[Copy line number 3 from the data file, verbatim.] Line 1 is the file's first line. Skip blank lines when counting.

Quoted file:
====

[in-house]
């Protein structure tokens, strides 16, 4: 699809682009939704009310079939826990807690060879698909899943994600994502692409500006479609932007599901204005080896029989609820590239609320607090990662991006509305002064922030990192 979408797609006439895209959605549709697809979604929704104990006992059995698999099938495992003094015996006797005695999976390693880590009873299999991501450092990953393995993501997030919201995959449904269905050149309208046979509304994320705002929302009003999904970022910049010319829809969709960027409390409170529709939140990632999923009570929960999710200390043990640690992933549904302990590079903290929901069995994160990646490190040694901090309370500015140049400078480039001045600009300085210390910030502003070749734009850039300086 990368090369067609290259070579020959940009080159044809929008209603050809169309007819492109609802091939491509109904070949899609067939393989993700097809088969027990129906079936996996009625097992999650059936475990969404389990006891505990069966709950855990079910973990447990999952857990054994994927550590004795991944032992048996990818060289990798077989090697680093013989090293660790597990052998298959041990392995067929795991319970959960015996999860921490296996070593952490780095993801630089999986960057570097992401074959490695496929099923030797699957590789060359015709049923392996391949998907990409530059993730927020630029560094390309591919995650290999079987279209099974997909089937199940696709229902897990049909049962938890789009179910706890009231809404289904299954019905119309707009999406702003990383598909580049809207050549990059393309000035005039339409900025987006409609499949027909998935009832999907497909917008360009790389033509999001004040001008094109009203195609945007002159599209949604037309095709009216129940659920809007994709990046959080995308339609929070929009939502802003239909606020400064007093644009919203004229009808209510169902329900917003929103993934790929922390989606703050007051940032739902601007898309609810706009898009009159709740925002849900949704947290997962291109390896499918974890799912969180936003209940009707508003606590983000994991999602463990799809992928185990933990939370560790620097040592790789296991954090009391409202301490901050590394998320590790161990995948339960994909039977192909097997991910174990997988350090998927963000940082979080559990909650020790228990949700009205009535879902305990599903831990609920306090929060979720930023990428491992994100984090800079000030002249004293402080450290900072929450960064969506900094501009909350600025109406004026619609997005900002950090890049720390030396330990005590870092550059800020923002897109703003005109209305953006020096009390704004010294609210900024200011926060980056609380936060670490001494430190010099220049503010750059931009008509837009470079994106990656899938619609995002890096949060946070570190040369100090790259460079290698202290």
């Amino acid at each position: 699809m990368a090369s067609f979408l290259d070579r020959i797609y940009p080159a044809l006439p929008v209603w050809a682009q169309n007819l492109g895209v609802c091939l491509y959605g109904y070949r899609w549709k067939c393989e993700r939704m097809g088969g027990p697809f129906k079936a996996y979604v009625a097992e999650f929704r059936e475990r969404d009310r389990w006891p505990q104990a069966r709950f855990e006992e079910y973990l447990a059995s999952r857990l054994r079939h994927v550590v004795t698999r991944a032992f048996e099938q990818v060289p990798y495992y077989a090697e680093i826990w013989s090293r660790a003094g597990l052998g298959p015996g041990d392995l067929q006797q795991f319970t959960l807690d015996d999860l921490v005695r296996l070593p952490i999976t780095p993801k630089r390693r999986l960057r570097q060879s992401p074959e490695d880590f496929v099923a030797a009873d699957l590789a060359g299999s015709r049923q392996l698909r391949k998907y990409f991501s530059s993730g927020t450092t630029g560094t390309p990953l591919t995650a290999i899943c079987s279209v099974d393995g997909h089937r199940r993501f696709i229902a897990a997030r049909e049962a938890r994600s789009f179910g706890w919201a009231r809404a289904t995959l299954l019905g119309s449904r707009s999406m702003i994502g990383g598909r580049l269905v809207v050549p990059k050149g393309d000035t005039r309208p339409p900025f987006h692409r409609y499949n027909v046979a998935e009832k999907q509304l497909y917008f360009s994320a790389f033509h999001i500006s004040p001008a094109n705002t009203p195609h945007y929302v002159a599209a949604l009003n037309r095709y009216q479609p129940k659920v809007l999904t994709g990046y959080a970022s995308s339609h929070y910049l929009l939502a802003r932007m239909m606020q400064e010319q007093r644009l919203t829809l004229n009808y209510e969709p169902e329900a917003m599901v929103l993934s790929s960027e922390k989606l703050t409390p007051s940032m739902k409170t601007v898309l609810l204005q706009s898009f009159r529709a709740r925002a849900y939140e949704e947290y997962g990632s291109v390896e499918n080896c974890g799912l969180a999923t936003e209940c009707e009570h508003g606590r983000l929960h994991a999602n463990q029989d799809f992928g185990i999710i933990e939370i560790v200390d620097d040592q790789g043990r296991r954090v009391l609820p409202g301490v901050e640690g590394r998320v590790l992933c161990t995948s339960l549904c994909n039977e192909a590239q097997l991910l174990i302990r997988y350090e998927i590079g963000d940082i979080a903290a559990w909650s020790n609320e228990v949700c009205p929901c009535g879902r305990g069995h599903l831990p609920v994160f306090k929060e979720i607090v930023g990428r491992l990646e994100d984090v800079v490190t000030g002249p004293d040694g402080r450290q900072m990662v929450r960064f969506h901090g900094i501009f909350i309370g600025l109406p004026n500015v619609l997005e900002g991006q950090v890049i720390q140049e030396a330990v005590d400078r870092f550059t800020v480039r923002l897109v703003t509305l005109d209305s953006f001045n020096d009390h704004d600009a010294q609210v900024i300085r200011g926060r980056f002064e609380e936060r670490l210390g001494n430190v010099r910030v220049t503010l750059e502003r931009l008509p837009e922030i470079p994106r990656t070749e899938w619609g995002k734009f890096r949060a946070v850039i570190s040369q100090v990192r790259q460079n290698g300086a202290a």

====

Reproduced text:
């Amino acid at each position: 699809m990368a090369s067609f979408l290259d070579r020959i797609y940009p080159a044809l006439p929008v209603w050809a682009q169309n007819l492109g895209v609802c091939l491509y959605g109904y070949r899609w549709k067939c393989e993700r939704m097809g088969g027990p697809f129906k079936a996996y979604v009625a097992e999650f929704r059936e475990r969404d009310r389990w006891p505990q104990a069966r709950f855990e006992e079910y973990l447990a059995s999952r857990l054994r079939h994927v550590v004795t698999r991944a032992f048996e099938q990818v060289p990798y495992y077989a090697e680093i826990w013989s090293r660790a003094g597990l052998g298959p015996g041990d392995l067929q006797q795991f319970t959960l807690d015996d999860l921490v005695r296996l070593p952490i999976t780095p993801k630089r390693r999986l960057r570097q060879s992401p074959e490695d880590f496929v099923a030797a009873d699957l590789a060359g299999s015709r049923q392996l698909r391949k998907y990409f991501s530059s993730g927020t450092t630029g560094t390309p990953l591919t995650a290999i899943c079987s279209v099974d393995g997909h089937r199940r993501f696709i229902a897990a997030r049909e049962a938890r994600s789009f179910g706890w919201a009231r809404a289904t995959l299954l019905g119309s449904r707009s999406m702003i994502g990383g598909r580049l269905v809207v050549p990059k050149g393309d000035t005039r309208p339409p900025f987006h692409r409609y499949n027909v046979a998935e009832k999907q509304l497909y917008f360009s994320a790389f033509h999001i500006s004040p001008a094109n705002t009203p195609h945007y929302v002159a599209a949604l009003n037309r095709y009216q479609p129940k659920v809007l999904t994709g990046y959080a970022s995308s339609h929070y910049l929009l939502a802003r932007m239909m606020q400064e010319q007093r644009l919203t829809l004229n009808y209510e969709p169902e329900a917003m599901v929103l993934s790929s960027e922390k989606l703050t409390p007051s940032m739902k409170t601007v898309l609810l204005q706009s898009f009159r529709a709740r925002a849900y939140e949704e947290y997962g990632s291109v390896e499918n080896c974890g799912l969180a999923t936003e209940c009707e009570h508003g606590r983000l929960h994991a999602n463990q029989d799809f992928g185990i999710i933990e939370i560790v200390d620097d040592q790789g043990r296991r954090v009391l609820p409202g301490v901050e640690g590394r998320v590790l992933c161990t995948s339960l549904c994909n039977e192909a590239q097997l991910l174990i302990r997988y350090e998927i590079g963000d940082i979080a903290a559990w909650s020790n609320e228990v949700c009205p929901c009535g879902r305990g069995h599903l831990p609920v994160f306090k929060e979720i607090v930023g990428r491992l990646e994100d984090v800079v490190t000030g002249p004293d040694g402080r450290q900072m990662v929450r960064f969506h901090g900094i501009f909350i309370g600025l109406p004026n500015v619609l997005e900002g991006q950090v890049i720390q140049e030396a330990v005590d400078r870092f550059t800020v480039r923002l897109v703003t509305l005109d209305s953006f001045n020096d009390h704004d600009a010294q609210v900024i300085r200011g926060r980056f002064e609380e936060r670490l210390g001494n430190v010099r910030v220049t503010l750059e502003r931009l008509p837009e922030i470079p994106r990656t070749e899938w619609g995002k734009f890096r949060a946070v850039i570190s040369q100090v990192r790259q460079n290698g300086a202290a």